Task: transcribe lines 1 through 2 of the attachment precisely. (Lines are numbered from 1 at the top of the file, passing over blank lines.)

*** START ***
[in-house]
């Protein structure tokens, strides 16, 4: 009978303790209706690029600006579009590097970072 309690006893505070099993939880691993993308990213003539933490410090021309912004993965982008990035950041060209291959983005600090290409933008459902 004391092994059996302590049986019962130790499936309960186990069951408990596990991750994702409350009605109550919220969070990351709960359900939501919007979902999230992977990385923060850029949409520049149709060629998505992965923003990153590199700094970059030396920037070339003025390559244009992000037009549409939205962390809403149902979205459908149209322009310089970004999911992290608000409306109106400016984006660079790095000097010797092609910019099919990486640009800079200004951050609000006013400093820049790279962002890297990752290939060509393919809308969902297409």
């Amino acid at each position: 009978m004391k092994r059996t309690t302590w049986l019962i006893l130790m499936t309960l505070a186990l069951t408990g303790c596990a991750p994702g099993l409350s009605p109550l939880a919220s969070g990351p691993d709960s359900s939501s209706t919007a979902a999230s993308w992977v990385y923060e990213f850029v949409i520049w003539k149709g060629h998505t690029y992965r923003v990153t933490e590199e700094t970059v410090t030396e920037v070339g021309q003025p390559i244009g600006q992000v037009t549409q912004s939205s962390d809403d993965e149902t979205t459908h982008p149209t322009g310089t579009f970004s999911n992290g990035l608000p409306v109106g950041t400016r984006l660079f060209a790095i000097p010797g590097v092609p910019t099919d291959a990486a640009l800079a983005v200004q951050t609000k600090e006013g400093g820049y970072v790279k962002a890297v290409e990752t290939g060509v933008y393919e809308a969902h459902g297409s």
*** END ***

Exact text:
[in-house]
């Protein structure tokens, strides 16, 4: 009978303790209706690029600006579009590097970072 309690006893505070099993939880691993993308990213003539933490410090021309912004993965982008990035950041060209291959983005600090290409933008459902 004391092994059996302590049986019962130790499936309960186990069951408990596990991750994702409350009605109550919220969070990351709960359900939501919007979902999230992977990385923060850029949409520049149709060629998505992965923003990153590199700094970059030396920037070339003025390559244009992000037009549409939205962390809403149902979205459908149209322009310089970004999911992290608000409306109106400016984006660079790095000097010797092609910019099919990486640009800079200004951050609000006013400093820049790279962002890297990752290939060509393919809308969902297409």